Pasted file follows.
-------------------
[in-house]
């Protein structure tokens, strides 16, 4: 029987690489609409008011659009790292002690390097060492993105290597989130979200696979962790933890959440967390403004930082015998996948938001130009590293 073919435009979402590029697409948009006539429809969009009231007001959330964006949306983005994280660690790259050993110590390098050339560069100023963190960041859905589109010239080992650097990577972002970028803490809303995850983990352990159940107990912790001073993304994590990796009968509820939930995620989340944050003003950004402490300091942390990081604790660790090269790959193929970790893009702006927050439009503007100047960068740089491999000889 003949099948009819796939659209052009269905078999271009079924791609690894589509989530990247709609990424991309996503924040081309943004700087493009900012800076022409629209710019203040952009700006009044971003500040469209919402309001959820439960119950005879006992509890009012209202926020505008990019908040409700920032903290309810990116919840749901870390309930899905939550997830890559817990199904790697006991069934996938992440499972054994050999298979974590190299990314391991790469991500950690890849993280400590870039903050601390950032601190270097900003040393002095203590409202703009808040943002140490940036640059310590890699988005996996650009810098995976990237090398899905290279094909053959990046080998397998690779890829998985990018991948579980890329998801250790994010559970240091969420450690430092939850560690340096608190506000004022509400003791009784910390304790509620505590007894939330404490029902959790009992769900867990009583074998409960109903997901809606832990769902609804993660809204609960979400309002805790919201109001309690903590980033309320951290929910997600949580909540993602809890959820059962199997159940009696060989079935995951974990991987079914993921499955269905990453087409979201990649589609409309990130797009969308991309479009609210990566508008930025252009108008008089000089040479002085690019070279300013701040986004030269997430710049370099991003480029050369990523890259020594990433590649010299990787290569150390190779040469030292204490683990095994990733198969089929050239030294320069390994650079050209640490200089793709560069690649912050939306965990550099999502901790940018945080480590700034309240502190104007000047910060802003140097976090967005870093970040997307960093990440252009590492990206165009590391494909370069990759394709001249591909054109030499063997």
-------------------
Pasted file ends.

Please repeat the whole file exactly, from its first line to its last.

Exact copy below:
[in-house]
């Protein structure tokens, strides 16, 4: 029987690489609409008011659009790292002690390097060492993105290597989130979200696979962790933890959440967390403004930082015998996948938001130009590293 073919435009979402590029697409948009006539429809969009009231007001959330964006949306983005994280660690790259050993110590390098050339560069100023963190960041859905589109010239080992650097990577972002970028803490809303995850983990352990159940107990912790001073993304994590990796009968509820939930995620989340944050003003950004402490300091942390990081604790660790090269790959193929970790893009702006927050439009503007100047960068740089491999000889 003949099948009819796939659209052009269905078999271009079924791609690894589509989530990247709609990424991309996503924040081309943004700087493009900012800076022409629209710019203040952009700006009044971003500040469209919402309001959820439960119950005879006992509890009012209202926020505008990019908040409700920032903290309810990116919840749901870390309930899905939550997830890559817990199904790697006991069934996938992440499972054994050999298979974590190299990314391991790469991500950690890849993280400590870039903050601390950032601190270097900003040393002095203590409202703009808040943002140490940036640059310590890699988005996996650009810098995976990237090398899905290279094909053959990046080998397998690779890829998985990018991948579980890329998801250790994010559970240091969420450690430092939850560690340096608190506000004022509400003791009784910390304790509620505590007894939330404490029902959790009992769900867990009583074998409960109903997901809606832990769902609804993660809204609960979400309002805790919201109001309690903590980033309320951290929910997600949580909540993602809890959820059962199997159940009696060989079935995951974990991987079914993921499955269905990453087409979201990649589609409309990130797009969308991309479009609210990566508008930025252009108008008089000089040479002085690019070279300013701040986004030269997430710049370099991003480029050369990523890259020594990433590649010299990787290569150390190779040469030292204490683990095994990733198969089929050239030294320069390994650079050209640490200089793709560069690649912050939306965990550099999502901790940018945080480590700034309240502190104007000047910060802003140097976090967005870093970040997307960093990440252009590492990206165009590391494909370069990759394709001249591909054109030499063997």